I recently conducted a training programme for financial planners, where I presented a case study of a couple with a three-year old child, who were employed, serviced a home loan, invested in financial and non-financial assets, and were adequately insured. I asked the participants to rejig the financial plan and align it more towards the couple’s short- and long-term goals.
The participants offered several recommendations. Some said the loan had to be closed, some interjected that the portfolio needed more real estate allocation, others pointed out the urgency of a pension plan and yet others felt that the couple needed to take more risk with their money. They were all wrong. Among a roomful of participants, no one thought the plan was perhaps fine the way it was.
I tell my clients that as for investments, boring is best. By boring I don’t mean complacency in managing money. I mean the belief that if they stayed true to plan and had the patience to stick out the hiccups, the future outcome will likely be positive. Not written-in-stone guaranteed, but predictable to a high degree.
Creating wealth is not about getting the highest returns. High returns come with high risks, and when the investment fails, your confidence in making right investment choices takes a plunge. Wealth creation is about getting consistent returns. Earning consistent returns isn’t about doing something drastic or contrarian in your portfolio. It is about maintaining the right investment behaviour and staying true to your asset allocation.
Proper investment behaviour helps you stay aligned to your goals, so you don’t waver in the face of market upheavals. Leaving your emotions at the door and staying your course are virtues that will eventually make you wealthy.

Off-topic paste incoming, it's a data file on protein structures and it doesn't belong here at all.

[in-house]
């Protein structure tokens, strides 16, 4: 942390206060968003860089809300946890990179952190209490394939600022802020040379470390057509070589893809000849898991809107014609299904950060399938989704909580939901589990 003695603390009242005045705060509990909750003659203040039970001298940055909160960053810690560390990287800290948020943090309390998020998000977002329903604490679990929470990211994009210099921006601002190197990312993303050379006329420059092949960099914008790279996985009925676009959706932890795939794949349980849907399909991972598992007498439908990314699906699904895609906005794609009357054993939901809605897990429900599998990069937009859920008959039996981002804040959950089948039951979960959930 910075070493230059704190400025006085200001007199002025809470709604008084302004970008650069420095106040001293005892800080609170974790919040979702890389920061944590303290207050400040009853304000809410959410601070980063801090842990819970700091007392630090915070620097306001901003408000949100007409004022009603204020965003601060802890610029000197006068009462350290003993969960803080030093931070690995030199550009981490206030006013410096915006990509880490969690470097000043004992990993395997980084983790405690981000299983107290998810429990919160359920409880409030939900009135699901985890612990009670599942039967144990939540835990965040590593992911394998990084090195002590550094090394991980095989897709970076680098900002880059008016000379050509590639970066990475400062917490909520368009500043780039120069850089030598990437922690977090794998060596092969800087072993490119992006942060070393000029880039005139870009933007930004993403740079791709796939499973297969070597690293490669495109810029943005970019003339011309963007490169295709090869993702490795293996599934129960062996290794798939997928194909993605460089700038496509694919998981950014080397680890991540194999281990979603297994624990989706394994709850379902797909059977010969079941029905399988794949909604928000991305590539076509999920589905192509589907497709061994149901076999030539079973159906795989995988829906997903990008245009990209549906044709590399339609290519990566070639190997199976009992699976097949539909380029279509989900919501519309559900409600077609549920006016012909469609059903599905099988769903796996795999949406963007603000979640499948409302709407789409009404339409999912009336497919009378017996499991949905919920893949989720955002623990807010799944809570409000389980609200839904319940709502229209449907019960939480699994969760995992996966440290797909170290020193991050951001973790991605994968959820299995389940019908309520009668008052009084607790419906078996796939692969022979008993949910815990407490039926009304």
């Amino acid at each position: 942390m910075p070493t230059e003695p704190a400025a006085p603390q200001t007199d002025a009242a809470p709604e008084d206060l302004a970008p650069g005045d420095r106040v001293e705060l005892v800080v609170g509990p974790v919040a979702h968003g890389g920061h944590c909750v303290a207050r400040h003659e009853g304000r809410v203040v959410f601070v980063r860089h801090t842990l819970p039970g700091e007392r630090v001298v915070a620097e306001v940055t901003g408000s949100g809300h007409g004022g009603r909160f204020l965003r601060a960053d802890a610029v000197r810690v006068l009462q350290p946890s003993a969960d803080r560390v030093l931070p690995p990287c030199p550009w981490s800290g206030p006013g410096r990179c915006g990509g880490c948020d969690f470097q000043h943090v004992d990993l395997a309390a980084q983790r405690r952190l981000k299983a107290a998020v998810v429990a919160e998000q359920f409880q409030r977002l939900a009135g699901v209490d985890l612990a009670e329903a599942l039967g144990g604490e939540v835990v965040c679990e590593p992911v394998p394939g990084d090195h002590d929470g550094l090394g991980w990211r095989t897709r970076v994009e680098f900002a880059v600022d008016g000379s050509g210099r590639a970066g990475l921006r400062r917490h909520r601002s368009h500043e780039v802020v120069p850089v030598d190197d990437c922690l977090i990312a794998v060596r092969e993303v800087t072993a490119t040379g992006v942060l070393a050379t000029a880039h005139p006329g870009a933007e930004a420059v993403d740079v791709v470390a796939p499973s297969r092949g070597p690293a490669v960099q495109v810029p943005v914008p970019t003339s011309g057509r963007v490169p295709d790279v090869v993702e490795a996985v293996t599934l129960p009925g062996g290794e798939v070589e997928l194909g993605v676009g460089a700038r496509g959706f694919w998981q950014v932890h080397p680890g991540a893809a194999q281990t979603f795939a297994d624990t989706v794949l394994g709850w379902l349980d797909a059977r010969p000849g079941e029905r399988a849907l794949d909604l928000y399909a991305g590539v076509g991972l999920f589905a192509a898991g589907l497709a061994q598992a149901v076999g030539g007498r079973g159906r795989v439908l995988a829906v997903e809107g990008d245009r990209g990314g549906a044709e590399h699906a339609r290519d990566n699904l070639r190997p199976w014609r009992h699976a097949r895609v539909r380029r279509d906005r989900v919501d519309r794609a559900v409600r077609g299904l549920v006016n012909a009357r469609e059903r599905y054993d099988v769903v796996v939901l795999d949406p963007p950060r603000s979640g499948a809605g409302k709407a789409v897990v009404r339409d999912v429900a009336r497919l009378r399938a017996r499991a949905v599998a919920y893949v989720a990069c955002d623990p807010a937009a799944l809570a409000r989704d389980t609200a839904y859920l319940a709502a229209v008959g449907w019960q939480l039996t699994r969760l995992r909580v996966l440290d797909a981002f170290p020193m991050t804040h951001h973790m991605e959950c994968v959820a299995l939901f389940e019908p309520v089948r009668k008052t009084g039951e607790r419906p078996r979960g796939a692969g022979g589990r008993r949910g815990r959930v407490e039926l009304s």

Asset allocation is the crux of long-term planning. Asset allocation assumes that volatility is the nature of the beast and give you with the wherewithal to roll with the punches. Let’s say you wanted to buy a house in 2009 and started to plan for that in 2005. From 2005 to end of 2007, your conviction in the markets would have grown. And then, wham, you were hit by the 2008 market crash. Did that mean you had to abandon the plan to buy the house? No.
If you had the right asset allocation, you would have had adequate cash flows to manage short-term needs. You could have continued investing right through the crash, possibly moved assets from debt to equity and invested at cheaper levels. You could have even bought a more expensive house or taken a smaller loan, when the markets recovered a few years later.
The problem with most investing decisions is that you are overly optimistic about the outcomes. Being conservative is considered a sign of defeatism or pessimism. But that is not true. Factoring in low-probability, high-impact events can help you stay your course for several years. You must realise that big wins are few and far between and even less predictable. The winner of a marathon is not the fastest runner, it is the steady runner.
I often talk about the power of compounding in my workshops. I am always staggered by the results investing a small investment of ₹ 5,000 over a period. Our house help bought a house with the money she saved over 15 years. There was no investment strategy here. She wasn’t tracking her portfolio daily and looking for the next big investment idea. She did what was in her control, which was to put away consistently.
I come back to my original point, which is: humdrum, unexciting, monotonous is good. Don’t let short-term uncertainties affect your long-term plans. All you need to do is wear the “I like boring" badge with pride.
Priya Sunder is director and co-founder, PeakAlpha Investments